The high feed value crop of alfalfa does so much for the farmers that grow it and for the livestock that eat it. Evidence just released from studies in North America show what farmers can do for their alfalfa with a top dressing with a sulphur-containing fertilizer.
The initial findings are yet another pointer to the value of using Polysulphate which not only contains sulphur, but also has the added bonus of valuable levels of potassium (K2O), magnesium (MgO) and calcium (CaO).
Alfalfa spread from its Asian origins to be grown in many parts of the world as a fodder crop, whether grazed, dried for hay or preserved as silage. Provided that conditions, including optimum nutrition, are right then the deep-rooted legume performs incredibly well with yields of up to 20 tonnes per hectare. Good performance is only possible provided adequate plant nutrients are available, particularly sulphur.
Seeking the effect of sulphur shortage in alfalfa
In the US state of Michigan, in the area known as the Upper Peninsula, a team from the Michigan State University Extension have been investigating the limiting factors on alfalfa yield and decided to assess what impact the application of a sulphur-containing fertilizer could have on the alfalfa crop.
Tissue samples from side-by-side alfalfa fields with and without the addition of sulphur were analysed. Their findings, just released, show a top dressing of fertilizer containing sulphur resulted in a marked improvement in alfalfa production.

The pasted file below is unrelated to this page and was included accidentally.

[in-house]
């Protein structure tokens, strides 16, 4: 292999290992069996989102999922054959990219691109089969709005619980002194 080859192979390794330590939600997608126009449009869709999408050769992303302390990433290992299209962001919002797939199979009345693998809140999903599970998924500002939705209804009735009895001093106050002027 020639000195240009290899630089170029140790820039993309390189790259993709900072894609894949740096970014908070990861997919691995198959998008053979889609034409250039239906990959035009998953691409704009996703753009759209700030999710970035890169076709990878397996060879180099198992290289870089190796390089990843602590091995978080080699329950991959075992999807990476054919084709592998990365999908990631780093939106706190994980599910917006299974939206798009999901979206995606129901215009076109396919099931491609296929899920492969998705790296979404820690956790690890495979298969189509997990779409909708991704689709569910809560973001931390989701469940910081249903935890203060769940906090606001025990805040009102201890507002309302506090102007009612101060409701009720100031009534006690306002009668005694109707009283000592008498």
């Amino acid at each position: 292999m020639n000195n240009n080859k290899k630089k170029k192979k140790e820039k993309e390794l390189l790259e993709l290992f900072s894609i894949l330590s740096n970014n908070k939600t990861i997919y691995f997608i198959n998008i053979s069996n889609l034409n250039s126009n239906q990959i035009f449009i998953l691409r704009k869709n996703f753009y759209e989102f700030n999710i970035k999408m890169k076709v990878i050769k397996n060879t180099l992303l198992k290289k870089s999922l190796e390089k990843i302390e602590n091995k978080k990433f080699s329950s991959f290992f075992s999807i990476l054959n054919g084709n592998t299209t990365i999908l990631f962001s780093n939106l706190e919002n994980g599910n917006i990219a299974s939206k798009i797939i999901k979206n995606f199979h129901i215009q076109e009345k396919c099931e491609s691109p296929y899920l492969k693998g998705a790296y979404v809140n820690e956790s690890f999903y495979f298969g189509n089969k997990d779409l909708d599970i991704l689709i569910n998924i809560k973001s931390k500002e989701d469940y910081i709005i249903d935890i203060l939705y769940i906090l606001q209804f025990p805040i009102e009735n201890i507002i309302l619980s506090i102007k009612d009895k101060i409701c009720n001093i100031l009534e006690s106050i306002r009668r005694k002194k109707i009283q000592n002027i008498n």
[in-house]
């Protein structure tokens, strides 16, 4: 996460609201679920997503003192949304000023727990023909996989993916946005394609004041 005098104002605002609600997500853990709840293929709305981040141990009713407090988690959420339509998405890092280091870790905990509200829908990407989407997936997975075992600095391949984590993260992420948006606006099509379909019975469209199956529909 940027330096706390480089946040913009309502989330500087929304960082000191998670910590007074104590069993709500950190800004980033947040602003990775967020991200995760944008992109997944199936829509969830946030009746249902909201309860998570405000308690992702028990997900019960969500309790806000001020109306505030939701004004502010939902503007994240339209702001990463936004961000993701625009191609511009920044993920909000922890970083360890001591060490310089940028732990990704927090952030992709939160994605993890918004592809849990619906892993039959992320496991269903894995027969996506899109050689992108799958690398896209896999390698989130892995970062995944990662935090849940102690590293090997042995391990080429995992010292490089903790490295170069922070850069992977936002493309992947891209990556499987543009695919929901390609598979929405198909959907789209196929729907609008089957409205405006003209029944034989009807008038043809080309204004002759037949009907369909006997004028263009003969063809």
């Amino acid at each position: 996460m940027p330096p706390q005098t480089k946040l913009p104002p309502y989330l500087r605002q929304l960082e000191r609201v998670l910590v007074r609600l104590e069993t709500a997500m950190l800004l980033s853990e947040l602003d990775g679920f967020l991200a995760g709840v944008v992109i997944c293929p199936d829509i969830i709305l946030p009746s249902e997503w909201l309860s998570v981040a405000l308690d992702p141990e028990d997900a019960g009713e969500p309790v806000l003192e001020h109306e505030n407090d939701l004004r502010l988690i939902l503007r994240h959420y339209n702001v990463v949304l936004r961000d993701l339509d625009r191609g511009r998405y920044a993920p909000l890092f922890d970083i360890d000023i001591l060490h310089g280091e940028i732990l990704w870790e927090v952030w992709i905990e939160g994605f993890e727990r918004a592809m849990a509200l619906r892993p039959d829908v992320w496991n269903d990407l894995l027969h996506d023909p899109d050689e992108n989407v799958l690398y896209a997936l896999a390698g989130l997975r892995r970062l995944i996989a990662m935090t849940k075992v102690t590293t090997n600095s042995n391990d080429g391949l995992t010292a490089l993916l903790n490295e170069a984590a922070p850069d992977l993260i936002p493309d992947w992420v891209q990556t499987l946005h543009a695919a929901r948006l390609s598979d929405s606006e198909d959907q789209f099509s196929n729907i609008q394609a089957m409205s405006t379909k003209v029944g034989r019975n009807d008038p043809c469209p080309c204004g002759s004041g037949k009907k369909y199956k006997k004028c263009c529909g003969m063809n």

Dramatic results from addition of sulphur-containing fertilizer
The report quotes the experience of one farmer, from the county of Baraga. He told the team that he noticed how a top dress application including sulphur made such an improvement that he described it as “a ‘day and night’ difference in alfalfa yield”. He added that the additional cost of sulphur fertilizer was “paying off nicely”.
Further work is required to establish what North American initial findings mean for alfalfa production in the US and elsewhere in the world. While this information cannot be subjected to statistical analysis, Jim Isleib, Michigan State University Extension’s Crop Production Educator, hopes that alfalfa farmers that grow alfalfa without sulphur fertilizer or manure should hear the strong hint and be aware of the potential need for additional sulphur on their crop.